After suffering through the 2015-2016 Republican primary debates between entirely too many candidates -- relegated to a two-tier system consisting of “varsity and junior varsity” forums -- I was unsure how a field of more than 20 Democratic primary candidates would work this time around.
The decision to split the qualified candidates into two groups based on luck of the draw instead of rankings created an opportunity for the lesser known contenders to compete on the same stage as their more notable rivals.
Surprisingly, the tightly controlled format worked well. It was fast paced and engaging. It favored candidates like Sen. Elizabeth Warren, who excelled at articulating her positions with clarity, confidence and ease. Other standouts were Julián Castro and Cory Booker, whose campaigns desperately needed a boost.
Moderators allowed the candidates to have robust exchanges on issues of importance to voters like health care and immigration, which highlighted not only the differences among each candidate but also exposed the policy weaknesses of others. (Yes, Beto O'Rourke, I’m talking to you.)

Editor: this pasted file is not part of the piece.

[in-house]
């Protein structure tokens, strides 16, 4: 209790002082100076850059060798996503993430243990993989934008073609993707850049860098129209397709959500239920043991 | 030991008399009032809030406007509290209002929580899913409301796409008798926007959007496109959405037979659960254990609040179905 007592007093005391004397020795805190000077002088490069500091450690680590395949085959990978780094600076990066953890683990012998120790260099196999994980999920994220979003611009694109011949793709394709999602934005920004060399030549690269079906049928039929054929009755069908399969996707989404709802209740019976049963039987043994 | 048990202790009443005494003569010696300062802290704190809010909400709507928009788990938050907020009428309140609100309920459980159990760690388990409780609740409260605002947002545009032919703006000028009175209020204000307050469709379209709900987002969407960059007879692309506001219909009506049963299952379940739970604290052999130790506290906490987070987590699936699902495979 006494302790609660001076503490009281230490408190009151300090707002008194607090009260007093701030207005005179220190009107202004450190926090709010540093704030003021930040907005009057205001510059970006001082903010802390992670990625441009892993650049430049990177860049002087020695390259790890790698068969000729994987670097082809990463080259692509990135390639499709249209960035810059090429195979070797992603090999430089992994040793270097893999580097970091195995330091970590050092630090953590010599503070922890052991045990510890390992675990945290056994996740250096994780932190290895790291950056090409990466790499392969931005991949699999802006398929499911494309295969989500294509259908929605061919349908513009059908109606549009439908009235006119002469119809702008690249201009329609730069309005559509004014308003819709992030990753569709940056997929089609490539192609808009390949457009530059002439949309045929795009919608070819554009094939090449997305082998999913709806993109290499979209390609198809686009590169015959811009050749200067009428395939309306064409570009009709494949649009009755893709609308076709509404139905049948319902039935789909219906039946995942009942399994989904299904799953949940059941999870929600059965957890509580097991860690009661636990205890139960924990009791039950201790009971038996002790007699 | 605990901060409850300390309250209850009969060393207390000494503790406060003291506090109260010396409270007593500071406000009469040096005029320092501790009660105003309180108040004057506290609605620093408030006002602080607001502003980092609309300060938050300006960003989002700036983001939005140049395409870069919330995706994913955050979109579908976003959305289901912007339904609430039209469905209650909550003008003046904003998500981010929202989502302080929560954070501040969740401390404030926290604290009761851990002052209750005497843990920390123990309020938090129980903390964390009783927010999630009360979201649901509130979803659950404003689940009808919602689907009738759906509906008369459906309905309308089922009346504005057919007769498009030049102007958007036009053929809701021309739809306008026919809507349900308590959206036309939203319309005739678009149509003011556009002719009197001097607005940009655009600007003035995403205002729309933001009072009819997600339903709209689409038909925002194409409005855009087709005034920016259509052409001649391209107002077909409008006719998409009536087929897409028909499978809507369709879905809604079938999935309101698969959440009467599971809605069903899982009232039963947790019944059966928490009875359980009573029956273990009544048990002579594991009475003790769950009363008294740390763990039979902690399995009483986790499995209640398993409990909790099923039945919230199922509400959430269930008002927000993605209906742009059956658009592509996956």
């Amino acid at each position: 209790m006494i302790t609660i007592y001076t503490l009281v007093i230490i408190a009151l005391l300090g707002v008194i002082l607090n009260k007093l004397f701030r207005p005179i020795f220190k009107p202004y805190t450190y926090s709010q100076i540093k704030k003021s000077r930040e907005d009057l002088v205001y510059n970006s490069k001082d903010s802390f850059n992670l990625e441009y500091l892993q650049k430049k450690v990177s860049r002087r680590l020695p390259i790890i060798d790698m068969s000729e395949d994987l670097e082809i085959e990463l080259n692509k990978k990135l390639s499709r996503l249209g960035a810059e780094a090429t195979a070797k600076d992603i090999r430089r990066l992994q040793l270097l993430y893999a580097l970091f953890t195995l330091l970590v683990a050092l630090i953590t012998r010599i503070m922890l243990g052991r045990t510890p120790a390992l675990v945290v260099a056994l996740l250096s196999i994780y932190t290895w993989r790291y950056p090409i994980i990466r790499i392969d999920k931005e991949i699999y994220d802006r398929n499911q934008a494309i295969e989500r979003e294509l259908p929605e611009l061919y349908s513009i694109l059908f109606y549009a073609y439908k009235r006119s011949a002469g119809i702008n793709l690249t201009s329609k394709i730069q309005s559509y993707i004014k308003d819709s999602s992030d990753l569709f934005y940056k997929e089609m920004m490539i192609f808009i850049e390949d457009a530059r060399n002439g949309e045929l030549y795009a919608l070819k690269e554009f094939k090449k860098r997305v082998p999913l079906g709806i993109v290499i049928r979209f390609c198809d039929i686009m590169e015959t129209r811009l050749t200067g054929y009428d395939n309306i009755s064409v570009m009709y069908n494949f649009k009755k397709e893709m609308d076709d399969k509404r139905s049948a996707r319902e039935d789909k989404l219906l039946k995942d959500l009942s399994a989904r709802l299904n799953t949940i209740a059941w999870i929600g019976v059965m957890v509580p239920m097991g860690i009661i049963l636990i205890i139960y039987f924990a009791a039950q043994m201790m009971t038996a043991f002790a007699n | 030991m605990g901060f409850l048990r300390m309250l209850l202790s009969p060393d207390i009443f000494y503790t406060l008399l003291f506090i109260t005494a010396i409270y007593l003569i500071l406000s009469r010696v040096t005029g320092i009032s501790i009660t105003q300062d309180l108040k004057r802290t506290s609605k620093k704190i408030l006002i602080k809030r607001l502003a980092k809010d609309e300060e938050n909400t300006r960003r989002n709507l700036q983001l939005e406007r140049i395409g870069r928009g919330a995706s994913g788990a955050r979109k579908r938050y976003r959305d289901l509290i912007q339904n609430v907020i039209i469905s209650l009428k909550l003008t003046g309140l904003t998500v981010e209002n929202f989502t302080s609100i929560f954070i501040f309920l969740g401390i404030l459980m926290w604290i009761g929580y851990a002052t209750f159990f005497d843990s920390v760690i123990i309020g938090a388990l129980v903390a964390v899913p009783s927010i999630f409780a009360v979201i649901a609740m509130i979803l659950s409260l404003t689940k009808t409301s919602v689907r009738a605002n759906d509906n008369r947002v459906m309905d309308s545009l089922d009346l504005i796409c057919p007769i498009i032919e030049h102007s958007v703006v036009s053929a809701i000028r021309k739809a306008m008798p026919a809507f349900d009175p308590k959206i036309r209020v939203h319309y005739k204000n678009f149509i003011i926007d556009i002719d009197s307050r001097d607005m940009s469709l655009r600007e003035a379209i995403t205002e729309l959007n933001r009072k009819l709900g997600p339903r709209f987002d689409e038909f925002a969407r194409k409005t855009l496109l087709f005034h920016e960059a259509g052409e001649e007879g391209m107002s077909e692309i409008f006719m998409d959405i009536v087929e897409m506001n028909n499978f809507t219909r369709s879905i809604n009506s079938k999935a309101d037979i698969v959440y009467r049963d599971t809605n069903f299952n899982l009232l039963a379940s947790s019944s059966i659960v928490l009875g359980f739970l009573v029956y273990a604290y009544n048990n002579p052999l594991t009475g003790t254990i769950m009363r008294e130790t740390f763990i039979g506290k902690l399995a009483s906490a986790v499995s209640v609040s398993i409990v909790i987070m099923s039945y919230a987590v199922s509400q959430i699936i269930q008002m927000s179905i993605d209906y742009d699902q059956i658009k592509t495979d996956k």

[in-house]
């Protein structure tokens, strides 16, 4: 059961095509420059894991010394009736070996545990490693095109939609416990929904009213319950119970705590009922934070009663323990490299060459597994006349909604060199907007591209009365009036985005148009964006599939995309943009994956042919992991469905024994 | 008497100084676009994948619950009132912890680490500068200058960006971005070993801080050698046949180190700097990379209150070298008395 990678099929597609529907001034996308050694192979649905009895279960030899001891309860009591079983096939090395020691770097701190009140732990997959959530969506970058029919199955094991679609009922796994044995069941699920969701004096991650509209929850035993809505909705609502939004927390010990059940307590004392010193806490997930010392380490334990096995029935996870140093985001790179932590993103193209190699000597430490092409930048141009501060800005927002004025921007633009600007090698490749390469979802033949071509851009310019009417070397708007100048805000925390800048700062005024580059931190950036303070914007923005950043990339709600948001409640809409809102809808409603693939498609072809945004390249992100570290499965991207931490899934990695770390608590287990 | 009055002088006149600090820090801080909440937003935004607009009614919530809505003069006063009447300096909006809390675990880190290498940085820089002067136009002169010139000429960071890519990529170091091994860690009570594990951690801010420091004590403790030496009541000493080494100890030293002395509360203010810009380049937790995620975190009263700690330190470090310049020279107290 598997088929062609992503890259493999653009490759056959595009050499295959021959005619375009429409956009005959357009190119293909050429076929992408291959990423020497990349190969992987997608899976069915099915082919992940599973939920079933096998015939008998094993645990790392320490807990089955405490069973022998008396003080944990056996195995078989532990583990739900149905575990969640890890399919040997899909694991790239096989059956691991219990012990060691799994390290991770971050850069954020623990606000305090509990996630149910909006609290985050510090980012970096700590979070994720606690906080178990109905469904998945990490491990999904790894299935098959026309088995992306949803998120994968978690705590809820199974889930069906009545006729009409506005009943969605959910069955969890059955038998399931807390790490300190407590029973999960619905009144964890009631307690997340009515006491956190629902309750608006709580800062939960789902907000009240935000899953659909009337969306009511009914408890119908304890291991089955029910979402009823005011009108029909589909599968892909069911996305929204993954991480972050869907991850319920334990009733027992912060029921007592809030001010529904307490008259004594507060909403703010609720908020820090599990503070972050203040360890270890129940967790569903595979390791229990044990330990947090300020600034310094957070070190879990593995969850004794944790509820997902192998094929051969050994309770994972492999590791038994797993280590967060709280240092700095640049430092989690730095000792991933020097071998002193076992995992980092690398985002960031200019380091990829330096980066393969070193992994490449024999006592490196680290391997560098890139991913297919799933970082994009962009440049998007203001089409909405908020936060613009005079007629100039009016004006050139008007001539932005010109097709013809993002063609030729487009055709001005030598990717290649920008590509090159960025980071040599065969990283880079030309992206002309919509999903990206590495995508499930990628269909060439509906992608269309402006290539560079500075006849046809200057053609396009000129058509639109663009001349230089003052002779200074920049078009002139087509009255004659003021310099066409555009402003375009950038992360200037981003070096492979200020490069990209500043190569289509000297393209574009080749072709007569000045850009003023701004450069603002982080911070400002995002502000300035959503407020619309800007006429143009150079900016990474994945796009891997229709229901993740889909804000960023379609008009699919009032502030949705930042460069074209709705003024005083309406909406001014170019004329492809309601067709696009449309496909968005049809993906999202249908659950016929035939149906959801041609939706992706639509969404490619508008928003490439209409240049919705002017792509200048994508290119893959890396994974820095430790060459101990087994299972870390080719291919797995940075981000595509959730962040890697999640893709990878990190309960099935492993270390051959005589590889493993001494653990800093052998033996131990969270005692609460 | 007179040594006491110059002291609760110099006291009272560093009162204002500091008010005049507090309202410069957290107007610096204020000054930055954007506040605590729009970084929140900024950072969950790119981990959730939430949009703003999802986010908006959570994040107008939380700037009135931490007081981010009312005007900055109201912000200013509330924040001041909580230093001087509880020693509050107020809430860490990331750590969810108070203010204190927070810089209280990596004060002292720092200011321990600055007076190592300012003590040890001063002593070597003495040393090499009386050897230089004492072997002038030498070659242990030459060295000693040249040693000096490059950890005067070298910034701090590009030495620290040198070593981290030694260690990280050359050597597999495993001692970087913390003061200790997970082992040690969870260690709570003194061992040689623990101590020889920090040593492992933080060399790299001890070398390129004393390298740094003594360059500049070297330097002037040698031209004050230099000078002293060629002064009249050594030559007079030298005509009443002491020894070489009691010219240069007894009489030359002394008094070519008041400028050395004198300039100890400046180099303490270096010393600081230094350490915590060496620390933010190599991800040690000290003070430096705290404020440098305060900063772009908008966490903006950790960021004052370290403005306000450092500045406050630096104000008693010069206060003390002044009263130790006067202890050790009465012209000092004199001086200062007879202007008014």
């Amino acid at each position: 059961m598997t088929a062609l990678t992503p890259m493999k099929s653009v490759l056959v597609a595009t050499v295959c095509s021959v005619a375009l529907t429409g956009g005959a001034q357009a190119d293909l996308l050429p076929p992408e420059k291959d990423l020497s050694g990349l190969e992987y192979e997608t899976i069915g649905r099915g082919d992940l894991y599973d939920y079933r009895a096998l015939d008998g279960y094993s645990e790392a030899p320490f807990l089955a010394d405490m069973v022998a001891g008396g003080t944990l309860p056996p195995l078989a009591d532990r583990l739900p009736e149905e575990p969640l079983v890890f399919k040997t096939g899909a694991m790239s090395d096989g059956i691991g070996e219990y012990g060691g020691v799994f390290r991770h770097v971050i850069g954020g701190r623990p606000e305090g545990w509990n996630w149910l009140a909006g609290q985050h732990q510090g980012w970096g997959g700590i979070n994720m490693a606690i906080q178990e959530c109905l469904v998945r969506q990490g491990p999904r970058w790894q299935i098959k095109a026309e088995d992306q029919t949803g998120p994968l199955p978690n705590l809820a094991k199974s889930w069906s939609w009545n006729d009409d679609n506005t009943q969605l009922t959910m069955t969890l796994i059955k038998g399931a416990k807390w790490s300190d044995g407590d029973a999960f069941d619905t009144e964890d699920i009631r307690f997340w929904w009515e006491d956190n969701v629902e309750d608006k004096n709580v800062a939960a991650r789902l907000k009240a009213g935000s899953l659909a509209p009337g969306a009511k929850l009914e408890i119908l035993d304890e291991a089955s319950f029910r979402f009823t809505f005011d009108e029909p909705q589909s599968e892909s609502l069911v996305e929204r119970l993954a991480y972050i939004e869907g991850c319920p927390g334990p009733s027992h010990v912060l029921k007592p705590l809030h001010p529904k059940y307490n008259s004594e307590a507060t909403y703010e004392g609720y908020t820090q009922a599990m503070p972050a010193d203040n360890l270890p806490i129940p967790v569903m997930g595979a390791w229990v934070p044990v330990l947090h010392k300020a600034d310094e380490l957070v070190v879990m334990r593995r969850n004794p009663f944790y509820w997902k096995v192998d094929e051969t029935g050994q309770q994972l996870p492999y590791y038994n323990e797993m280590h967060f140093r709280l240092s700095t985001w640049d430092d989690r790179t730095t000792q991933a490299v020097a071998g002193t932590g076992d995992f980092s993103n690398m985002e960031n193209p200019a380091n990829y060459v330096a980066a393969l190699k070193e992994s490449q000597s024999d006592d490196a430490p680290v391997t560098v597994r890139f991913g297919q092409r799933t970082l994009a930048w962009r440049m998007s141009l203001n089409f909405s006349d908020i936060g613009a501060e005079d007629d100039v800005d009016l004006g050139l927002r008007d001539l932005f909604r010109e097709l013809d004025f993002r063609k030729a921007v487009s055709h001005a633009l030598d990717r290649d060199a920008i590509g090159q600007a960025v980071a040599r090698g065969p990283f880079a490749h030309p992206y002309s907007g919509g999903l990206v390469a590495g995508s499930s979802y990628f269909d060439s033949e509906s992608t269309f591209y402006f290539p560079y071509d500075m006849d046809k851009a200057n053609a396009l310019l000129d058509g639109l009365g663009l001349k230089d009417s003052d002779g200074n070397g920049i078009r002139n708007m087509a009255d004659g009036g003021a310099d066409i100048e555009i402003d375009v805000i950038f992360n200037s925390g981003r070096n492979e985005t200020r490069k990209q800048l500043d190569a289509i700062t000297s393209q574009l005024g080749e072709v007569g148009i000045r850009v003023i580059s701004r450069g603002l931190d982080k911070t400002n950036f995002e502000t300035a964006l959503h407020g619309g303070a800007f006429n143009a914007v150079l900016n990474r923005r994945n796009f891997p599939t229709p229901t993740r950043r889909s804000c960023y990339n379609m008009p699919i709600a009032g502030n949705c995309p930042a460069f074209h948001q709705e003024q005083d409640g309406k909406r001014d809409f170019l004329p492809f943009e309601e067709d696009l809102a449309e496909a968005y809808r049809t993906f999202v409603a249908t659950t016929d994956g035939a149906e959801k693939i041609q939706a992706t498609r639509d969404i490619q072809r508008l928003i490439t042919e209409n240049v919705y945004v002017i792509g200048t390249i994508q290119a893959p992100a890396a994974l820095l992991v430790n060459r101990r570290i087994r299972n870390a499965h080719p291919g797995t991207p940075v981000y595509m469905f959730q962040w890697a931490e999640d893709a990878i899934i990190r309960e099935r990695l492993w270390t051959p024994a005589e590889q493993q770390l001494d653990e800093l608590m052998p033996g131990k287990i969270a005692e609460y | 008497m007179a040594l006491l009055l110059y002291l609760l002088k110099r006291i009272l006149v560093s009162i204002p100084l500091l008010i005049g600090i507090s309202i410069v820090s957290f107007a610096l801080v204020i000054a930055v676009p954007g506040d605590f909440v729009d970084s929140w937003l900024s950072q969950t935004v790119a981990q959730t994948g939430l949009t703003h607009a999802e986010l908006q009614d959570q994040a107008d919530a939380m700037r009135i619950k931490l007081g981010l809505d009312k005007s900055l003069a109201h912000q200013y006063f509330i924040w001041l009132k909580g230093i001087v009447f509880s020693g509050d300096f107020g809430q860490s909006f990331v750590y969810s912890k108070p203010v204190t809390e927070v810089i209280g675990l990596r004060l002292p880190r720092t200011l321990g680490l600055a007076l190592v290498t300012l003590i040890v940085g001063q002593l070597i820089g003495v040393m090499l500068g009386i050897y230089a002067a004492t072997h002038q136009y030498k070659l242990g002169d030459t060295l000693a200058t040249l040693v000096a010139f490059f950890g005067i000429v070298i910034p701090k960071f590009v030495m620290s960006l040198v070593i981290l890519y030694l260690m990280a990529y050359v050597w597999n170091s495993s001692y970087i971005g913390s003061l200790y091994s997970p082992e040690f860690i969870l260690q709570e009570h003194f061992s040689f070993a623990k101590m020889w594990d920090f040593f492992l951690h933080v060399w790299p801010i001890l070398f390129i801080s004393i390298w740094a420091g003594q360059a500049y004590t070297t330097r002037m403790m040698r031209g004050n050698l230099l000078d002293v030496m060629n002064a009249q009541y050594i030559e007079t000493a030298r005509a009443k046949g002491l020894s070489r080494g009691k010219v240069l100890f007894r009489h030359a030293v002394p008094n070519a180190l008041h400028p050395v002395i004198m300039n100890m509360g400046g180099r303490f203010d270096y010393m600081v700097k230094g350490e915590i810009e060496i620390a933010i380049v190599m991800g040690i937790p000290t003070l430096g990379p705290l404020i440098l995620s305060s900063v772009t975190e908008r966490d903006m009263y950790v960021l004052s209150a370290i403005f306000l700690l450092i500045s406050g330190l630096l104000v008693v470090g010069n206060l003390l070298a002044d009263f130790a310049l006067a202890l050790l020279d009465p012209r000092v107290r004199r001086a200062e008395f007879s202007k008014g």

Despite my considerable policy differences with all of the Democratic candidates, it was refreshing to watch 10, smart, serious contenders engage in an intellectual debate about substantive issues facing our country.
No personal insults. No name calling. No juvenile antics. It was a breath of fresh air.
The ultimate question is can any of them defeat Donald Trump in a general election? Based on some of the answers on major policies from Round 1, I’d say no. Good thing there's a Round 2.
Tara Setmayer is a former GOP Communications Director, host of the "Honestly Speaking with Tara" podcast and a CNN Political Commentator. Follow her on Twitter: .@TaraSetmayer